SECTIONS 1 and 2 create a definition of “Asian carp” and require that all Asian carp transported within or through Wisconsin must have been eviscerated (disemboweled/gutted) or the gills plate completely severed so that the fish cannot be revived under any circumstances. This is another tool to help the department work with other states and federal agencies to prevent Asian carp from becoming established in the Upper Mississippi River and in the Great Lakes.
SECTIONS 3, 4, 5, 6, 7, and 13, along with individual county bag and size limit regulations in SECTION 7, put in place new regulations to manage trout on inland waters statewide, including:
For all inland lakes and ponds, including put-and-take lakes and ponds stocked with trout, implement a statewide open season from the first Saturday in May to the first Sunday in March, which matches the general game fish open season, and a daily bag and size limit that matches the county base regulation (either 5 trout of any length may be kept per day or 3 trout may be kept per day if they are at least 8 inches). A small number of lakes will have special regulations that differ from their county base regulation.
Expand seasonal trout fishing opportunities on inland streams and connected springs and spring ponds by:
o beginning the early catch and release season (on streams where it currently exists) on the first Saturday in January and ending on the first Friday in May, and
o extending the end of the trout open season by two weeks from September 30 to October 15
Change the total daily bag limit for trout from inland waters to 5 in total but only 2 may be lake trout, and clarify that the possession limit for trout from inland waters is 10.
Change inland trout size limits and bag limits in every county of the state, which reduces the number of special regulation types, allows additional harvest opportunities, improves the range of sizes of trout, protects species from harvest in some waters, and expands opportunities to catch trophy-sized trout in other waters.
SECTION 8 repeals and recreates NR 20.20 that is the list of most of the fishing regulations throughout the State. Amendments to the table include the trout bag and size limit changes in every county that are mentioned above, as well as the following summary:
Apply one of the following panfish regulation options to approximately 100 lakes (counts differ if lakes in a chain are counted separately) in order to evaluate angler acceptance and the extent to which each regulation improves panfish average size. All of these regulations will sunset on March 1, 2026.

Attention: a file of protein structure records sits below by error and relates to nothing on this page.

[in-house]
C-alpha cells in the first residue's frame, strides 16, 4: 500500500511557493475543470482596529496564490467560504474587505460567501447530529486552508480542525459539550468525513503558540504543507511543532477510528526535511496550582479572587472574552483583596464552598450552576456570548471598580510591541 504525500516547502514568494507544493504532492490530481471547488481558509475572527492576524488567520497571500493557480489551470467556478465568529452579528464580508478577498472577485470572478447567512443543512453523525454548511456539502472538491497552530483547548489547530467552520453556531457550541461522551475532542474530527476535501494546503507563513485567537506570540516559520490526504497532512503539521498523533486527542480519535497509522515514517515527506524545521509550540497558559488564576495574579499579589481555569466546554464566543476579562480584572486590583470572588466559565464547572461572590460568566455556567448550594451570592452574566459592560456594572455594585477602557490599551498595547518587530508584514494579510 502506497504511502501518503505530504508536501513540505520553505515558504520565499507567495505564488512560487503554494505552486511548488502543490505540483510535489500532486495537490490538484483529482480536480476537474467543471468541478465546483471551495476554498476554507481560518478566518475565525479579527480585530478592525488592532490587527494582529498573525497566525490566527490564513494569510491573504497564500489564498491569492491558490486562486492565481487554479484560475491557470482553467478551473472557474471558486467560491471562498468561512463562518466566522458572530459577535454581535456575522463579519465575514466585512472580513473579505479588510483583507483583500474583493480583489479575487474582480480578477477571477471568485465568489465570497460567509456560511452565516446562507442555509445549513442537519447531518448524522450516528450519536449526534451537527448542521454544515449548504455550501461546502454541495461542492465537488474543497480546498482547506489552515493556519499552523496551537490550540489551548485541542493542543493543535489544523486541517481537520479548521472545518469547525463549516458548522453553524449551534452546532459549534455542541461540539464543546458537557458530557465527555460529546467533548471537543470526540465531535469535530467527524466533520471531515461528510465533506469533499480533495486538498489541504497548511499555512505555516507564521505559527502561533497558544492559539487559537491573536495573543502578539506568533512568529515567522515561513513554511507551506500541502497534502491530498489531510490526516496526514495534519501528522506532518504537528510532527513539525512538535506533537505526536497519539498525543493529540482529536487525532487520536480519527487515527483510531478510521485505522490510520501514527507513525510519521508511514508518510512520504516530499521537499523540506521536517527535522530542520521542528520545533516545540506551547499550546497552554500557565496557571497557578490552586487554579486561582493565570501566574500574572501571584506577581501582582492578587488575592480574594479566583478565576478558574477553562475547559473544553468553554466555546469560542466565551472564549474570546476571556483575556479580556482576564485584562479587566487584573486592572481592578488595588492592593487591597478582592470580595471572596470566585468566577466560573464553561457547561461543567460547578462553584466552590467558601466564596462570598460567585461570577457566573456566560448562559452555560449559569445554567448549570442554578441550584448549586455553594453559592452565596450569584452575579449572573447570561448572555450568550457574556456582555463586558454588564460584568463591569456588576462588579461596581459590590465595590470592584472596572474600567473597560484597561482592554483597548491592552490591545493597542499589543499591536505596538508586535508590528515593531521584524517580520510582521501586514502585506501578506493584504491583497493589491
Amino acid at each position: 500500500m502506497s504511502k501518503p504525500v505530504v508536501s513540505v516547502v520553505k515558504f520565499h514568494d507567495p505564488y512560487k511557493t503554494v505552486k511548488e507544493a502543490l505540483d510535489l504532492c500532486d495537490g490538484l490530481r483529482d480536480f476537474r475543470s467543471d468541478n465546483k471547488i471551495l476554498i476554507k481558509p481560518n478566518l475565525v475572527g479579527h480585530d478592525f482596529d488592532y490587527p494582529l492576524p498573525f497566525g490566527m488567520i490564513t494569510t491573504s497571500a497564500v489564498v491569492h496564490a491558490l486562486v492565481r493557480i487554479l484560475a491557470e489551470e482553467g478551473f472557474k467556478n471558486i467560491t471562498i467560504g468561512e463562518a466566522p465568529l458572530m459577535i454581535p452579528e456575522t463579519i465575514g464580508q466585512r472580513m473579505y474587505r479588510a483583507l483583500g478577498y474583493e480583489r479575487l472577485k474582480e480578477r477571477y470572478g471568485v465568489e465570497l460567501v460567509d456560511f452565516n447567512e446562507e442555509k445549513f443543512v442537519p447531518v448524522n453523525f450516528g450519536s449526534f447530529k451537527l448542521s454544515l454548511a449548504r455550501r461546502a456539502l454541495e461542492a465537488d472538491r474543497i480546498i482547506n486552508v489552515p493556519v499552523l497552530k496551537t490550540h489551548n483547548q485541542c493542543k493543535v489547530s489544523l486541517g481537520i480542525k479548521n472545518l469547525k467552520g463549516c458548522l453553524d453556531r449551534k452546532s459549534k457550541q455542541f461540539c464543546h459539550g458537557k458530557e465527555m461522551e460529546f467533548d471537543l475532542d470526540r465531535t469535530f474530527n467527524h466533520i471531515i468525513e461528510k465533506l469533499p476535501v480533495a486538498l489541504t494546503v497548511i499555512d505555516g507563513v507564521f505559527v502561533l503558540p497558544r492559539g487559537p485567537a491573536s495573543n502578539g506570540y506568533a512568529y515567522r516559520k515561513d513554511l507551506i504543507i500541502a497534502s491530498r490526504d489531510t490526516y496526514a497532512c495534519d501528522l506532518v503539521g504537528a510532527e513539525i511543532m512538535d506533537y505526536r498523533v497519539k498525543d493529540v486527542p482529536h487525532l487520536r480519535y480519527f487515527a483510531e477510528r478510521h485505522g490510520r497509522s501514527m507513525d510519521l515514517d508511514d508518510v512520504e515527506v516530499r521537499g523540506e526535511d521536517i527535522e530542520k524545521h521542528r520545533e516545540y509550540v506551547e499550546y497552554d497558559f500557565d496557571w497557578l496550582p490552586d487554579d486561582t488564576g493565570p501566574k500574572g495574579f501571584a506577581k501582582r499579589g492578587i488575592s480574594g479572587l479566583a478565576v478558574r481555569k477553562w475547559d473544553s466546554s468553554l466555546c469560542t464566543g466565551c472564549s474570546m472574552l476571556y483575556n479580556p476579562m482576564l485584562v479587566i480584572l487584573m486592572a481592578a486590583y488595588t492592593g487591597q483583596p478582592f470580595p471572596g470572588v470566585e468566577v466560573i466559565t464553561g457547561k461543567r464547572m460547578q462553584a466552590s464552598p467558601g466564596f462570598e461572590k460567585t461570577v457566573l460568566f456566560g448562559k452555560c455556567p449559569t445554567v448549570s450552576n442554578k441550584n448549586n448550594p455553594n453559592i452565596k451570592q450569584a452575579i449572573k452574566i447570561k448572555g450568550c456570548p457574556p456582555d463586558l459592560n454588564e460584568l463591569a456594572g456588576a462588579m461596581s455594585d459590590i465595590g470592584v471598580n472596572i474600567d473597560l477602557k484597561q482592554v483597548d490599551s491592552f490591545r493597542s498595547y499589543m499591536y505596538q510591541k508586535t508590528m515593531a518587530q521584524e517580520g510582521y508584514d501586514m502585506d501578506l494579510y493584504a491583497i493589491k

o 25/10 - a total of 25 panfish may be kept per day but no more than 10 of any one species
o Spawning season 15/5 – a total of 25 panfish may be kept per day except during May and June when a total of 15 panfish may be kept per day, but no more than 5 of any one species
o 15/5 - a total of 15 panfish may be kept per day, but no more than 5 of any one species year round
Allow 25 panfish of any size to be kept per day except only 5 or fewer sunfish (bluegill and pumpkinseed) may be over 7 inches on Big Sand Lake, Gunlock Lake, and Shishebogama Lake in Vilas and Oneida Counties and the Cloverleaf Chain of Lakes (Round, Grass, and Pine lakes) in Shawano County
Make regulations consistent between the connected Jackson and Namekagon lakes and clarify in Administrative Code and the regulations book that Garden Lake is part of Namekagon Lake in Bayfield County
Amend regulations for all species on Long, Herde, and Dark lakes in Chippewa County so that they will be applied to the lake chain as a whole (Long Lake Chain), and now allow largemouth bass of any length to be kept and maintain an 18-inch minimum length limit for smallmouth bass with a combined bag limit of 5 fish, but only 1 may be smallmouth bass on Long Lake Chain
Allow only 3 walleye to be kept and they must be at least 18 inches, and allow 5 largemouth and smallmouth bass of any length to be kept in the following waters: Upper and Lower Eau Claire lakes in Bayfield and Douglas counties; Sand Lake in Chippewa County; Squash Lake in Oneida County; Balsam Lake in Polk County; Pulaski Lake in Rusk County, and Durphee and Osprey lakes in Sawyer County